NRA leader blames murdered pastor for Charleston killings

It takes an evil sick mind to blame innocent murder victims for their own demise.  Such a mind clearly belongs to NRA board member Charles Cotton who blamed Pastor Clementa Pinckney for the death of  his eight fellow worshipers, as well as his own.

“Eight of his church members who might be alive if he had expressly allowed members to carry handguns in church are dead,” Cotton posted online (his post has since been deleted). “Innocent people died because of his position on a political issue.”  As a state senator Pinckney had voted against a law allowing gun owners to carry concealed weapons without a permit.

Given Cotton’s rationale, one can presume he supported the 21-year-old Dylann Roof’s decision to carry a concealed weapon into the church in the first place, without a permit or background check. 

I, and many others are a victims of gun violence. I was held up and shot in the head at point blank range and live with the bullet lodged in the brain. I don’t at all mind meaningful and thoughtful discussion about the implementation of responsible gun control measures (the absence of a universal background check is pure insanity).  As far as I’m concerned, The NRA – which, at this point, ought to stand for Not Really American – leadership has blood on its hands. It’s support of law enforcement is nothing more than lip service. Keep in mind, this is the same group that opposed the ban on selling Teflon piercing bullets to the public, cop-killer bullets, Their efforts on that and other fronts are always underscored by the simpering, utterly disingenuous mantra, if we give an inch they’ll take our guns away. That’s rubbish and they know it.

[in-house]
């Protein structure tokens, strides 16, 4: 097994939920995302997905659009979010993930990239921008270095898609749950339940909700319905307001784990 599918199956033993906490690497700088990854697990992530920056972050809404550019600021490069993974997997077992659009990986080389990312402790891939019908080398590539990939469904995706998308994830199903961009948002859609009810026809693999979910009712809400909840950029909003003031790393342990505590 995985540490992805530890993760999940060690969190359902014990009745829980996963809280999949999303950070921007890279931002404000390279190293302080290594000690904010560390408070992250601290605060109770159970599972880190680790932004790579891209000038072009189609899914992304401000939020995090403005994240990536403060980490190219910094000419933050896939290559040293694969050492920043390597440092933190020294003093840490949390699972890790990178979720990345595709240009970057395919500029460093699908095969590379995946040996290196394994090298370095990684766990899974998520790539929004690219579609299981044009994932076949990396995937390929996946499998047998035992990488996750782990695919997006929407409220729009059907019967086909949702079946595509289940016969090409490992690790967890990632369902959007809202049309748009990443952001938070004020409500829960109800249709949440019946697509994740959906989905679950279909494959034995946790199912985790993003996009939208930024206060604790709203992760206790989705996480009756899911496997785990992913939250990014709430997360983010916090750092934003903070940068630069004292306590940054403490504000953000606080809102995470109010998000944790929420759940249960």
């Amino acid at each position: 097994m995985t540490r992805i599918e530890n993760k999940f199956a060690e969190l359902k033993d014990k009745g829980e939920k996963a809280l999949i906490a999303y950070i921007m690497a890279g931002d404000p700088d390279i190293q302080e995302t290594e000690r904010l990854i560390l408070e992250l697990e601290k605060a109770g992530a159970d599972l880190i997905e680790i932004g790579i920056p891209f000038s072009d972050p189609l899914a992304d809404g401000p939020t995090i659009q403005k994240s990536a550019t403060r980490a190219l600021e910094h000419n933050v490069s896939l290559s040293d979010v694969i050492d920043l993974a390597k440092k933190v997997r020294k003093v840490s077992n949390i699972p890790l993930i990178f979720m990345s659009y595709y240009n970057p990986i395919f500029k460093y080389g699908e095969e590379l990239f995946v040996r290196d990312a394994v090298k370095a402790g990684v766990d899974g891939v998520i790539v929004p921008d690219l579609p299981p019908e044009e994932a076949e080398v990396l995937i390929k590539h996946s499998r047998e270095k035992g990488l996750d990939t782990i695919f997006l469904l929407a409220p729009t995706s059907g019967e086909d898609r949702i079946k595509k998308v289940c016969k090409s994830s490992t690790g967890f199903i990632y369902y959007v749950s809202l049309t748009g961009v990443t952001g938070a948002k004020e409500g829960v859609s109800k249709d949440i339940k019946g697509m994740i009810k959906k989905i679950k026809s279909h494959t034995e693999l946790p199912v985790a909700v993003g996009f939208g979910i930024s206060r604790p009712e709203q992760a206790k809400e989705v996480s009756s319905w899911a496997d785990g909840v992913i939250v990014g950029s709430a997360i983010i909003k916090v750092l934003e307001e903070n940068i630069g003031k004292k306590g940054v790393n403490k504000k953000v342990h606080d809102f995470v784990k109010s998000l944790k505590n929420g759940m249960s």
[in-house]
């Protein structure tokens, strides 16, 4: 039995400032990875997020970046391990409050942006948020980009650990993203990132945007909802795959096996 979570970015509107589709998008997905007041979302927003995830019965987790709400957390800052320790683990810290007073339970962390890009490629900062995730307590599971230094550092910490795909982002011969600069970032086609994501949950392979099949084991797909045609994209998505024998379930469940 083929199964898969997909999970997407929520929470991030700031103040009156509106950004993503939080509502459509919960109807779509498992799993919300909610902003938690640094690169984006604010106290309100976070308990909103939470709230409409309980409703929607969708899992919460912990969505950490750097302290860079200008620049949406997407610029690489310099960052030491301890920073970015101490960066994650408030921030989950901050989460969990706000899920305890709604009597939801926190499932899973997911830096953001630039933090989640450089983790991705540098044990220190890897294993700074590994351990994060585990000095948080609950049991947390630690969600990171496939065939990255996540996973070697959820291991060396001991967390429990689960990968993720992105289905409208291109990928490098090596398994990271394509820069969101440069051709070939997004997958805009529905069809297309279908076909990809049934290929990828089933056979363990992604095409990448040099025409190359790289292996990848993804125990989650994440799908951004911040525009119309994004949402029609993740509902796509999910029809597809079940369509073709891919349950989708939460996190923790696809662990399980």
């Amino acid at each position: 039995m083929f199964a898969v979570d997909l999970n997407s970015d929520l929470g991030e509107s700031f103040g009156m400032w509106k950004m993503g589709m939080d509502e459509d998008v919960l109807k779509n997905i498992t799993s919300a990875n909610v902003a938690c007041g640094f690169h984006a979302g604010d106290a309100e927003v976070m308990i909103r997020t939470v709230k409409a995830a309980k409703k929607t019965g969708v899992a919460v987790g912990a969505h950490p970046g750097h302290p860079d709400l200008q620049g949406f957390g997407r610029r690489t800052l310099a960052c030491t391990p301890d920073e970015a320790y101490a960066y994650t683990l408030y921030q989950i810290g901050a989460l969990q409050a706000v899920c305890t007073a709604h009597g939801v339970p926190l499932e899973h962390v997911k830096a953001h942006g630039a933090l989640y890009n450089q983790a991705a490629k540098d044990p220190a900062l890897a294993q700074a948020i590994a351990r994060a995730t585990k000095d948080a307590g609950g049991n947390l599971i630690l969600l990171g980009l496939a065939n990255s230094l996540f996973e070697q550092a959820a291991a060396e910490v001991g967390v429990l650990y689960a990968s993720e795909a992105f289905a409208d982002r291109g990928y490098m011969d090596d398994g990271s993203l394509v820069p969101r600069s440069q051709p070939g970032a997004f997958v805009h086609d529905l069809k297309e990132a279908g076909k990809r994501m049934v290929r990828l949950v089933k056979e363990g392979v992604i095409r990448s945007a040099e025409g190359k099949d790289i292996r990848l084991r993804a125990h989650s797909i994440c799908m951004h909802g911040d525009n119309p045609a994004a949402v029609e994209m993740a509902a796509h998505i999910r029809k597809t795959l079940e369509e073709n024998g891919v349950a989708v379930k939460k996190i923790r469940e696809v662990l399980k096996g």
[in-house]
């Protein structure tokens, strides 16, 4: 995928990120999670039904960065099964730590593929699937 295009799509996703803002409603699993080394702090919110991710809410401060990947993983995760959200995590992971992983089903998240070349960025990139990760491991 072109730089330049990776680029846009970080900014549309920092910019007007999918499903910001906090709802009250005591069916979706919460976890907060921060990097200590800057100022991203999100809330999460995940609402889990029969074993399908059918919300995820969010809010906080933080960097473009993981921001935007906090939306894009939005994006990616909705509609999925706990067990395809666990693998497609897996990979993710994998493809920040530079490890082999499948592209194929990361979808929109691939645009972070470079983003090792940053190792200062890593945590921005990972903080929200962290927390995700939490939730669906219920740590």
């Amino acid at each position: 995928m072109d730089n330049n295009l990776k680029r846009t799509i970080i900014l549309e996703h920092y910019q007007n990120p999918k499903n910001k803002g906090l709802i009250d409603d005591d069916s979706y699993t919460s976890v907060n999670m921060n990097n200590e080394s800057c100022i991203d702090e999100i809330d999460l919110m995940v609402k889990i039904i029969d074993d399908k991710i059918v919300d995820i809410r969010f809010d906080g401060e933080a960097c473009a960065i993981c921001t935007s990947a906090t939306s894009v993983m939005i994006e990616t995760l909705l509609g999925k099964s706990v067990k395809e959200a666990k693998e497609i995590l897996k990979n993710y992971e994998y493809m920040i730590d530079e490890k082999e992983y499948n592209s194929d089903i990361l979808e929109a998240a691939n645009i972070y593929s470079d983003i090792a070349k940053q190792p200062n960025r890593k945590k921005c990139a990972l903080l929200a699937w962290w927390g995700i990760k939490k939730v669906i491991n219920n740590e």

If the NRA leadership (I know quite a few decent NRA members) has an iota of conscience, they’ll throw Cotton off the board immediately. I would say to send him packing but given Cotton’s warped being, he’d like take that the wrong way.

This country, my country, a country I love with all my heart and soul, is gun crazy. It’s addicted to violence crazy. Too many of my fellow Americans still believe that the more capable you are of killing your fellow human beings, the stronger you are.

Really? Then here’s a question they might want to think about. If walking towards nonviolence is an act of weakness, then why is it so hard for them to do it? 


NRA admits to country’s gun problem

By proposing a program of armed guards for the nation’s schools, the National Rifle Association’s executive vice-president Wayne LaPierre today acknowledged there is a problem with the proliferation of guns in today’s society. After all, you can’t proclaim a need for armed guards in the nation’s schools and deny there’s a gun problem in the same breath.

In proposing the National School Shield Program, LaPierre, who would not take questions from the press, said, “The only thing that stops a bad guy with a gun is a good guy with a gun.”

Not surprisingly, LaPierre did not address how easy it is for the “bad guys” to get guns. He uttered not a syllable about the country’s lax gun law’s nor did he say a word about the gun show loophole, itself a major resource for the “bad guys” when it comes to buying weaponry. There are an estimated  5,000 gun shows a year; in 33 states private gun owners can sell guns and buyers are not required to undergo federal background checks.